TWO young silversmiths who only recently started working in Sheffield have designed and created two new silverware objects that will be added to the city’s renowned Metalwork collections.
The pieces by Zoë Watts and Alexander Kerrison, commissioned by the Sheffield Assay office, are now on display in the Millennium Gallery.
They are the latest Little Gems commissions started in 2004 to develop new silversmithing talent in Sheffield and continue the city’s longstanding tradition of metalworking expertise and creativity. Each year the Sheffield Assay Office invites submissions from early-career silversmiths who are part of Yorkshire Artspace’s prestigious Starter Studio Programme for Silversmiths and Jewellers. This time they stipulated that the 2012 Diamond Jubilee Hallmark should be incorporated into each design.
The commissions, worth £1500 each, provide the silversmiths with time and materials to develop their ideas into an ambitious new piece of work reflecting the interests and skills of each individual maker. Hallmarks are usually incidentals, often stamped on the bottom of silver pieces but they both chose to make the Jubilee Hallmark - the Queen’s head within a diamond frame - prominent.
Zoë Watts, who comes from Wootoon Bassett in Wiltshire, chose to continue to perfect her chasing skills having recently been commended for the use of traditional hammering techniques at the Goldsmiths’ Craft and Design Council’s Craftsmanship Awards.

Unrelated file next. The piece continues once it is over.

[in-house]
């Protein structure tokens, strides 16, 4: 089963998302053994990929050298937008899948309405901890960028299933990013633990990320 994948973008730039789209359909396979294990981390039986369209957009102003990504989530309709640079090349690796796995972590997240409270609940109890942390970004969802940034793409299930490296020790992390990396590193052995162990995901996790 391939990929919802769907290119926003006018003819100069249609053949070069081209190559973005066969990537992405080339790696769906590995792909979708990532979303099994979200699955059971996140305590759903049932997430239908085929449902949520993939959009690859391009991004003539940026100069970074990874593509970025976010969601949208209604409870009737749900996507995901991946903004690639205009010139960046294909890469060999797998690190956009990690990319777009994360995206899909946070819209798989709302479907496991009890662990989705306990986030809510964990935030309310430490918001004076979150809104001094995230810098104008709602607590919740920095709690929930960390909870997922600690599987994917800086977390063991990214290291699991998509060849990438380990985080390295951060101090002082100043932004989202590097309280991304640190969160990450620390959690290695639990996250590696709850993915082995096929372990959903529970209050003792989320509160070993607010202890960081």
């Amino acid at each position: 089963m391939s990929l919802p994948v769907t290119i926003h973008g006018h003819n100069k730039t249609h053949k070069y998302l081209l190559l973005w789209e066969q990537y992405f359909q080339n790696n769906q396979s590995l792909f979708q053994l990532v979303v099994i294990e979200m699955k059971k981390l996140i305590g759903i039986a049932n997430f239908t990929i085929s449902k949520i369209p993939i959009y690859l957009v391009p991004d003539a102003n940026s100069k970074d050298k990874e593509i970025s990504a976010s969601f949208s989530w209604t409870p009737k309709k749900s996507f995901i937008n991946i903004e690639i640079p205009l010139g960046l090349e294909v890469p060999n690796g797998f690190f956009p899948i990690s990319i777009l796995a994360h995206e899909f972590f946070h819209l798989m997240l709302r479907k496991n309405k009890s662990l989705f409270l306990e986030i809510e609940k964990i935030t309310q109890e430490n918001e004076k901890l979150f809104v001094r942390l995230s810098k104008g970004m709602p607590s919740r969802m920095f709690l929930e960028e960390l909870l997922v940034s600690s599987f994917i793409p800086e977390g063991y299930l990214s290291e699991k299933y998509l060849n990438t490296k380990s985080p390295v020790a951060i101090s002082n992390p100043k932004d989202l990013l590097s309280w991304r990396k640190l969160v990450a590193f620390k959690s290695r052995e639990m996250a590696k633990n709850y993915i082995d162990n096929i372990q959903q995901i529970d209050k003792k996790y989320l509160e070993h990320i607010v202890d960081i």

For Little Gems she created a candle and match-stick holder with candle snuffer. Her speciality of chasing and repoussé is hand-raising the metal from both the inside and outside.
“I love the energy that needs to go into the skill of raising and chasing,” she says. “You really have to know the capabilities of the material you are working with. It takes hours of constant hammering and heating which, if you are not careful, can wear the silver thin and brittle to breaking point. This particular piece has been a real challenge for me but I’m very pleased with the results. “
Alex Kerrison designed a carafe, combining his passion for silversmithing and glass blowing - nurtured from an early age. “I have been glassmaking since I was 15 and went on work experience to Ingrid Pears hot glass studio at Thoresby Hall in Nottinghamshire,” he explains. Later Alex decided to go and study a course combining silver and glass work.
He enjoys the contrast in the techniques required. “With glasswork it’s an intense half-an-hour or so of hard work in the heat. You can’t stop or the thing will drop to the floor - it’s like jelly or treacle.” The glass in the Little Gem piece was the fourth attempt.
By contrast the process of silversmithing is slower and more considered. He plans to develop the Little Gems design into a range of individual and hand-made carafes. Little Gems 2012 will be on display in the Arundel Gate foyer of the Millennium Gallery until September 17 after which one piece will be taken into the collection of the Sheffield Assay Office and the other will become part of Museums Sheffield’s Metalwork collection.